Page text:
“The world had seen extreme poverty and labor exploitation for cen­turies, but it had never seen a sea of humanity organizing every aspect of their lives around the rhythms of machine production. For at least twelve hours a day, six days a week, women, children, and men fed machines, operated machines, repaired machines, and supervised machines.”

Empire of Cotton: A Global History

Author: Sven Beckert
Publisher: Vintage Books, a division of Penguin Random House LLC
Copyright 2014 by Sven Beckert
Pages: 176-179
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a knife to barney fife’s throat

Today’s selection — from Andy and Don by Daniel de Visé. Don Knotts vaulted to national fame in the 1960s as Barney Fife, the exasperatingly comical deputy sheriff and sidekick to Andy Griffith in theAndy of Mayberry sitcom. Just as Barney’s false bravado masked his insecurities, so Don’s ascent to stardom masked a deeply grim childhood:

“Don was fourteen years younger than his next youngest sibling, William Earl, a boy so slender he was called Shadow. Don was an accident, Elsie, thirty-nine and married to a forty-two-year-old invalid, had not planned to bring another child into the world.

“Don’s childhood was bleak, even by the sepia-toned standards of the Depression. The house on University Avenue sat in a crowded row of unkempt wooden colonials set against a steep hill. He slept on a cot in the kitchen, next to the stove. Two of his older brothers, Shadow and Sid, shared a bedroom with a boarder. Willis Vincent ‘Bill’ Knotts, the most ambitious sibling, had already decamped to seek his fortune as a manager at Montgomery Ward. Don’s mother and father slept in the living room, and Jesse Sr. spent most of his waking hours on the sofa, staring into space. Don’s brothers liked to drink and fight; there was little to distinguish them from the vagabonds who paraded in and out of the University Avenue home.

Don Knotts early in his career as a ventriloquist

“Don emerged from infancy with a ghostly pallor, a skeletal frame, and a predisposition to illness, traits he shared with his older brother Shadow. ‘I did not come into the world with a great deal of promise,’ Don recalled. ‘By the time I started grammar school, I was already stoop-shouldered, painfully thin, and forever throwing up due to a nervous stomach.’

“Three decades later, Elsie Knotts would ask Don, ‘Do you remember when you were in nappies, and your father used to hold a knife to your throat?’ Don did not. Only in therapy did the memories come flooding back. Don spent his first years living in fear of the monster on the couch. Jesse Knotts harbored a primal jealousy toward Don, the unexpected baby who drew Elsie’s attention away from her bedridden husband. From the day Don arrived, he competed with his father for his mother’s care.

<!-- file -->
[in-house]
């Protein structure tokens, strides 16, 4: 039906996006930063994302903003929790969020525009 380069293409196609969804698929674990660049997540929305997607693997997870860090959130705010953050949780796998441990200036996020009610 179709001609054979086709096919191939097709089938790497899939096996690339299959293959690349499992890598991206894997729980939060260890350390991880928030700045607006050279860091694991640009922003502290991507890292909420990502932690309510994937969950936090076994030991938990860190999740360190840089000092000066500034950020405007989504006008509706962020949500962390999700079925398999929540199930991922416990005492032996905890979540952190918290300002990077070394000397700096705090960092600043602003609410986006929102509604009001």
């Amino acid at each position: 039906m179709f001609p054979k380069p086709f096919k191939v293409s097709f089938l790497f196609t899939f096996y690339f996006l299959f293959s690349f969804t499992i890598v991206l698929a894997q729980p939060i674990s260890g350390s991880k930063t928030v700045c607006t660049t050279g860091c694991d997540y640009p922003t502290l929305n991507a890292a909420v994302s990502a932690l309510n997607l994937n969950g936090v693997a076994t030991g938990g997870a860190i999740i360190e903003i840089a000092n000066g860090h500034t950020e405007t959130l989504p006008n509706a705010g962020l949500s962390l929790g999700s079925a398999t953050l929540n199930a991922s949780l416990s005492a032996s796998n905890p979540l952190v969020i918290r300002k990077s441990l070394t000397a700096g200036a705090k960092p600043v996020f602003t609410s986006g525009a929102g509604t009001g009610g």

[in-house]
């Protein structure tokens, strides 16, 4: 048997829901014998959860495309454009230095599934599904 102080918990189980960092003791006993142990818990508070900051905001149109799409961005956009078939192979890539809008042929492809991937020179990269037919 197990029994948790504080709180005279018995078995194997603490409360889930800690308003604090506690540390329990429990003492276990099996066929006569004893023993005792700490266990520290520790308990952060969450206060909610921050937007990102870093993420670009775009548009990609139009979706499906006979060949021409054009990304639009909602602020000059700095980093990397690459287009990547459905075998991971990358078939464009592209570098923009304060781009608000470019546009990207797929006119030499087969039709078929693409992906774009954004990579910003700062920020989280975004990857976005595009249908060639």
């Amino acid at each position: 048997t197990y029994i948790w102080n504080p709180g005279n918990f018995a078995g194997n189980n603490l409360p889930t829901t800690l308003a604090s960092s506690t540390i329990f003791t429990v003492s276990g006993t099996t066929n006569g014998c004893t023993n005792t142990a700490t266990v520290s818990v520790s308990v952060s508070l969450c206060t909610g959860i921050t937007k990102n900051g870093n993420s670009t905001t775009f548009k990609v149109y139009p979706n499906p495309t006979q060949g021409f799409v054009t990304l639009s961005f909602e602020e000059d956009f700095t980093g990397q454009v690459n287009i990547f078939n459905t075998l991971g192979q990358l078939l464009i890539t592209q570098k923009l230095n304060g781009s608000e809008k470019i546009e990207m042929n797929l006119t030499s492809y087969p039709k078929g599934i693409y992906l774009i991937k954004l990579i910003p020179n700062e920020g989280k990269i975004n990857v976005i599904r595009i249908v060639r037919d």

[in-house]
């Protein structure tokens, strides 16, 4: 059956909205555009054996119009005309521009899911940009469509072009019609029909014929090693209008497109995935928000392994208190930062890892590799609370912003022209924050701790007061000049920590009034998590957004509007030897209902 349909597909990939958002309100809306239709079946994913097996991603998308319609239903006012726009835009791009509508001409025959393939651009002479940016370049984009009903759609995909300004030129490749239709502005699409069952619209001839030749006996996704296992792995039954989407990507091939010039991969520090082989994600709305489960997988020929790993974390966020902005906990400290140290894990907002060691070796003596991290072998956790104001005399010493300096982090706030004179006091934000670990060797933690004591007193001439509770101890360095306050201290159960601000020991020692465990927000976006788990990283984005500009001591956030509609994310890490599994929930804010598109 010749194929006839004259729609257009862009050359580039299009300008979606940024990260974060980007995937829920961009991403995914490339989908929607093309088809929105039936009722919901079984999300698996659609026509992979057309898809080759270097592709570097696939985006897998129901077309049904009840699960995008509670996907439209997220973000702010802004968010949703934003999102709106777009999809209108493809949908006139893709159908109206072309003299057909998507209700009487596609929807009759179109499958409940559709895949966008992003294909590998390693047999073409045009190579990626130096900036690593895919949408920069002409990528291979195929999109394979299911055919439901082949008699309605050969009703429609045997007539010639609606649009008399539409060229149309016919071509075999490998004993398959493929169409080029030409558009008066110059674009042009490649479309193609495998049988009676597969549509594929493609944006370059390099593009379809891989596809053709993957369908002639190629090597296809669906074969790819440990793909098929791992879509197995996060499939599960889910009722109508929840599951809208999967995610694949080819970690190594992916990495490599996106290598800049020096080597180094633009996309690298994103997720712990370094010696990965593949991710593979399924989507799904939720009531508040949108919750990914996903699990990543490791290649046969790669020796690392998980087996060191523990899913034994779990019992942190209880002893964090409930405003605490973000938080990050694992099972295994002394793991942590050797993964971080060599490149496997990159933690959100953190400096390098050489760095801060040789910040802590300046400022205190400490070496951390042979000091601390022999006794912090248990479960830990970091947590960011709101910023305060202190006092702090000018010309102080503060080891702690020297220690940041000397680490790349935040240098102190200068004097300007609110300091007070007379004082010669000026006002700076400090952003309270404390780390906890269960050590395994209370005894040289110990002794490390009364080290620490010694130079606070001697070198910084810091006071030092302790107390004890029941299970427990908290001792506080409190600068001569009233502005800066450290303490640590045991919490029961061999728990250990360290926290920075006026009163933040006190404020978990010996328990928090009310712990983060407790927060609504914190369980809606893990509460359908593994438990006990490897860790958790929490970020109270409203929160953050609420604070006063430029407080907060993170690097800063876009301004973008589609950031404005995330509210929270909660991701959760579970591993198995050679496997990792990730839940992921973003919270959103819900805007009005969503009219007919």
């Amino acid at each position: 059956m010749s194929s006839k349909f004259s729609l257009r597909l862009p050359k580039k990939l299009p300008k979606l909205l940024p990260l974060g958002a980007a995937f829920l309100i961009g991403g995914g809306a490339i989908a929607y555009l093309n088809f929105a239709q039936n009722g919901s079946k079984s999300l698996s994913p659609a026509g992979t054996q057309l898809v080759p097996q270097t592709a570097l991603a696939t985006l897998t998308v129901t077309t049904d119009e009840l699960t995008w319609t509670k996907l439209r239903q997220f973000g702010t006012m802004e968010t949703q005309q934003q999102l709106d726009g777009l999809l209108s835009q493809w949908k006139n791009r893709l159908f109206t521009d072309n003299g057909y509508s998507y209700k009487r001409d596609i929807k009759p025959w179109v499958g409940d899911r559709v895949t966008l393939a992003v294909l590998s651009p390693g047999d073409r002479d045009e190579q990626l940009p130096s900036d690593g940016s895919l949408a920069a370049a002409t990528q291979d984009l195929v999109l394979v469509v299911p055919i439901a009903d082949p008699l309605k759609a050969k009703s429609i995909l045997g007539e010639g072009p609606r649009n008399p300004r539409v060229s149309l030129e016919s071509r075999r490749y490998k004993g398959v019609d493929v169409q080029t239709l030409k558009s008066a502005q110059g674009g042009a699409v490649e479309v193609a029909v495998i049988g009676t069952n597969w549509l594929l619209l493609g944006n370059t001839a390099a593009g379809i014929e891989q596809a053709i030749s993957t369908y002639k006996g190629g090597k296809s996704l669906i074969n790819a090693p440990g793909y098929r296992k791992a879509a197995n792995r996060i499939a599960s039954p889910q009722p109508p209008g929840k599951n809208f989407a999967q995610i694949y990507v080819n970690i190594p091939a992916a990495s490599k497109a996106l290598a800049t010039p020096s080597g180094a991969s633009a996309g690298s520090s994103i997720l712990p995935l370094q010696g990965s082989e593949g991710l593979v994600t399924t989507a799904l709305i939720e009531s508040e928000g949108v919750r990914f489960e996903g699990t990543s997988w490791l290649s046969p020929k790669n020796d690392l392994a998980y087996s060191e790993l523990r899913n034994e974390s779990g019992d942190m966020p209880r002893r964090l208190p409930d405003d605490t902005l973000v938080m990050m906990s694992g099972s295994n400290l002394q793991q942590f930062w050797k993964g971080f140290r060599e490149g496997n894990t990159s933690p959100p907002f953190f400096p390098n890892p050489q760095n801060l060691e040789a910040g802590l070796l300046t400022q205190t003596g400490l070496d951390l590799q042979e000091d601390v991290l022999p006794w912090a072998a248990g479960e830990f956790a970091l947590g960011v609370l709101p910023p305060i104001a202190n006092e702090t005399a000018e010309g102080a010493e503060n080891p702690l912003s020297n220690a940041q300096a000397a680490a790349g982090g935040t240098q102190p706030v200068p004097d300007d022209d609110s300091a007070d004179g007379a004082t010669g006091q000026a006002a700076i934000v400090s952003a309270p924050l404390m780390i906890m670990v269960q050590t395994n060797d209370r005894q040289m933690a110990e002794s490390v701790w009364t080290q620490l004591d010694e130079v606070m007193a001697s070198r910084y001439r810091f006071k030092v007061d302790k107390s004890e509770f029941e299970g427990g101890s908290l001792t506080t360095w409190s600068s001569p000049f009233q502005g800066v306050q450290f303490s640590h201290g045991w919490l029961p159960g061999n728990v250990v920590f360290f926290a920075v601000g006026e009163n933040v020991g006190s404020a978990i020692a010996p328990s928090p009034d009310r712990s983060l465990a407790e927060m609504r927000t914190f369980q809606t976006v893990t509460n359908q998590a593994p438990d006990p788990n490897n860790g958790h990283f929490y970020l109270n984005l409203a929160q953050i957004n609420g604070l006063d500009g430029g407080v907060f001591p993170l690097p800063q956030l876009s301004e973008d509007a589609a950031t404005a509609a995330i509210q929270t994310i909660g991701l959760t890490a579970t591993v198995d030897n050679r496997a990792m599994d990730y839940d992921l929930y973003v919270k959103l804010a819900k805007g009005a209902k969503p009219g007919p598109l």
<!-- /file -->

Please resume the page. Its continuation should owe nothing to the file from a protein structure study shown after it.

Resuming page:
“The only path out of Don’s kitchen bedroom led through the living room, where his father lay. Don would try to tiptoe by. Sometimes he would pass unnoticed. Other times, the father would emerge from his fever dreams and train his bloodshot eyes on his youngest son. Don would freeze as he heard the ragged growl of an unpracticed voice: ‘Come here, you little son of a bitch.’ Don would slowly retreat from the room. Usually, the summons was an empty threat. But on occasion, Jesse would rise from the couch like a shambling ghoul and stagger into the kitchen to find a blade. Then he would stumble through the house in search of his son; the hunt wouldn’t take long, as there was nowhere for Don to go. Jesse would pin Don against the wall, raise the knife to his throat, and terrorize the child with dark oaths: ‘I’ll kill you, you son of a bitch.’ “

Andy and Don: The Making of a Friendship and a Classic American TV Show

Author: Daniel de Visé
Publisher: Simon & Schuster
Copyright 2015 by Daniel de Visé
Pages 4-5
All delanceyplace profits are donated to charity and support children’s literacy projects.
About Us is a brief daily email with an excerpt or quote we view as interesting or noteworthy, offered with commentary to provide context. There is no theme, except that most excerpts will come from a non-fiction work, mainly works of history, are occasionally controversial, and we hope will have a more universal relevance than simply the subject of the book from which they came.

benevolence only makes things worse — 10/27/15

Today’s selection — from Commodore: The Life of Cornelius Vanderbilt by Edward J. Renehan Jr.  The miraculous gains of the Industrial Revolution in the early 1800s brought untold new wealth to western societies, but simultaneously brought a new type of poverty and disruption among workers — equally unprecedented in its scale.

“The first few decades of the nineteenth century were a largely cynical and callous time in American history — a period of institutionalized harshness. It was in 1817 that a group of prominent New York merchants and professionals (many once having been the principal supports of such institutions as the New York Hospital and other worthy causes) officially and publicly began to rethink their charitable habits. Such previously generous philanthropists as DeWitt Clinton (now governor of the state), Thomas Eddy, and John Griscom took their cue in this from British reformers. In so doing, they succumbed to the rhetoric of several hard-nosed British social thinkers, most notably Thomas Robert Malthus, Jeremy Bentham, and the Scottish conservative Patrick Colquhoun.